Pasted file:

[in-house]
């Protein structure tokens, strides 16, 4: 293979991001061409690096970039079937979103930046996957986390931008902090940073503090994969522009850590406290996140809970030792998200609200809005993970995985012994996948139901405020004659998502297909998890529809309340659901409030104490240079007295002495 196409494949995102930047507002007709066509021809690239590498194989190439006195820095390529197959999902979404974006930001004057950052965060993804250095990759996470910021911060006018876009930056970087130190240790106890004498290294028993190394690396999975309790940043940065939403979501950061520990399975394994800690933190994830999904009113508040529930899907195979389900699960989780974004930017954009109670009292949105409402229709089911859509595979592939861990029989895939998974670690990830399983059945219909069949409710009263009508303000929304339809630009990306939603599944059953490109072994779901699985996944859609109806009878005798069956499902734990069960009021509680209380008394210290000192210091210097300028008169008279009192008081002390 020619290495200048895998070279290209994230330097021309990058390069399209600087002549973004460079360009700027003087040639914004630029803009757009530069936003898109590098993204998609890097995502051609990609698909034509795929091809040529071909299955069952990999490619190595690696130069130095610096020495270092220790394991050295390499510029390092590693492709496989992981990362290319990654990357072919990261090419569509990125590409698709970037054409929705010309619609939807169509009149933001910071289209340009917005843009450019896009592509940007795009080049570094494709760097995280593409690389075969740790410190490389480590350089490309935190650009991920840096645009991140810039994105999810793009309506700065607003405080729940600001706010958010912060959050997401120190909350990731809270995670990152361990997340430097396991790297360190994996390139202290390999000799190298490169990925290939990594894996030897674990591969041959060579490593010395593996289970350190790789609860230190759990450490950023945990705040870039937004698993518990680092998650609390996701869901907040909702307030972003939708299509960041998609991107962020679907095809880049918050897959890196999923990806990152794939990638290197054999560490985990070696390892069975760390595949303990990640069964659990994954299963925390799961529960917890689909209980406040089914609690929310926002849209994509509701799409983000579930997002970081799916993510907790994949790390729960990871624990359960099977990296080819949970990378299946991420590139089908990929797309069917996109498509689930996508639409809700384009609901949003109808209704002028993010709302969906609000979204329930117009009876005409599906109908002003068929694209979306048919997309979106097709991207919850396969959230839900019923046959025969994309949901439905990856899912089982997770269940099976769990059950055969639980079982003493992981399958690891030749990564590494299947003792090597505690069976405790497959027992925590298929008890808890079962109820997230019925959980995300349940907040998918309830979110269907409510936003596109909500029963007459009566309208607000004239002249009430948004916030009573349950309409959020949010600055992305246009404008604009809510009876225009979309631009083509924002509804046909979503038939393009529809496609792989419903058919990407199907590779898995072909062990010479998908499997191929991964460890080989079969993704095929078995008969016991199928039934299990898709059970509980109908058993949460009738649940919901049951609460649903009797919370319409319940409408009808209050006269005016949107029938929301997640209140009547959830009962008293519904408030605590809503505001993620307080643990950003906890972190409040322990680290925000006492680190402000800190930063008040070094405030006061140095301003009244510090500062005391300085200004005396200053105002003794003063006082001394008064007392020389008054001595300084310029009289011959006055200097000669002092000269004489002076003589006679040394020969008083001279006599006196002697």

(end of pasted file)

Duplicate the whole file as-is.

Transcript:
[in-house]
């Protein structure tokens, strides 16, 4: 293979991001061409690096970039079937979103930046996957986390931008902090940073503090994969522009850590406290996140809970030792998200609200809005993970995985012994996948139901405020004659998502297909998890529809309340659901409030104490240079007295002495 196409494949995102930047507002007709066509021809690239590498194989190439006195820095390529197959999902979404974006930001004057950052965060993804250095990759996470910021911060006018876009930056970087130190240790106890004498290294028993190394690396999975309790940043940065939403979501950061520990399975394994800690933190994830999904009113508040529930899907195979389900699960989780974004930017954009109670009292949105409402229709089911859509595979592939861990029989895939998974670690990830399983059945219909069949409710009263009508303000929304339809630009990306939603599944059953490109072994779901699985996944859609109806009878005798069956499902734990069960009021509680209380008394210290000192210091210097300028008169008279009192008081002390 020619290495200048895998070279290209994230330097021309990058390069399209600087002549973004460079360009700027003087040639914004630029803009757009530069936003898109590098993204998609890097995502051609990609698909034509795929091809040529071909299955069952990999490619190595690696130069130095610096020495270092220790394991050295390499510029390092590693492709496989992981990362290319990654990357072919990261090419569509990125590409698709970037054409929705010309619609939807169509009149933001910071289209340009917005843009450019896009592509940007795009080049570094494709760097995280593409690389075969740790410190490389480590350089490309935190650009991920840096645009991140810039994105999810793009309506700065607003405080729940600001706010958010912060959050997401120190909350990731809270995670990152361990997340430097396991790297360190994996390139202290390999000799190298490169990925290939990594894996030897674990591969041959060579490593010395593996289970350190790789609860230190759990450490950023945990705040870039937004698993518990680092998650609390996701869901907040909702307030972003939708299509960041998609991107962020679907095809880049918050897959890196999923990806990152794939990638290197054999560490985990070696390892069975760390595949303990990640069964659990994954299963925390799961529960917890689909209980406040089914609690929310926002849209994509509701799409983000579930997002970081799916993510907790994949790390729960990871624990359960099977990296080819949970990378299946991420590139089908990929797309069917996109498509689930996508639409809700384009609901949003109808209704002028993010709302969906609000979204329930117009009876005409599906109908002003068929694209979306048919997309979106097709991207919850396969959230839900019923046959025969994309949901439905990856899912089982997770269940099976769990059950055969639980079982003493992981399958690891030749990564590494299947003792090597505690069976405790497959027992925590298929008890808890079962109820997230019925959980995300349940907040998918309830979110269907409510936003596109909500029963007459009566309208607000004239002249009430948004916030009573349950309409959020949010600055992305246009404008604009809510009876225009979309631009083509924002509804046909979503038939393009529809496609792989419903058919990407199907590779898995072909062990010479998908499997191929991964460890080989079969993704095929078995008969016991199928039934299990898709059970509980109908058993949460009738649940919901049951609460649903009797919370319409319940409408009808209050006269005016949107029938929301997640209140009547959830009962008293519904408030605590809503505001993620307080643990950003906890972190409040322990680290925000006492680190402000800190930063008040070094405030006061140095301003009244510090500062005391300085200004005396200053105002003794003063006082001394008064007392020389008054001595300084310029009289011959006055200097000669002092000269004489002076003589006679040394020969008083001279006599006196002697």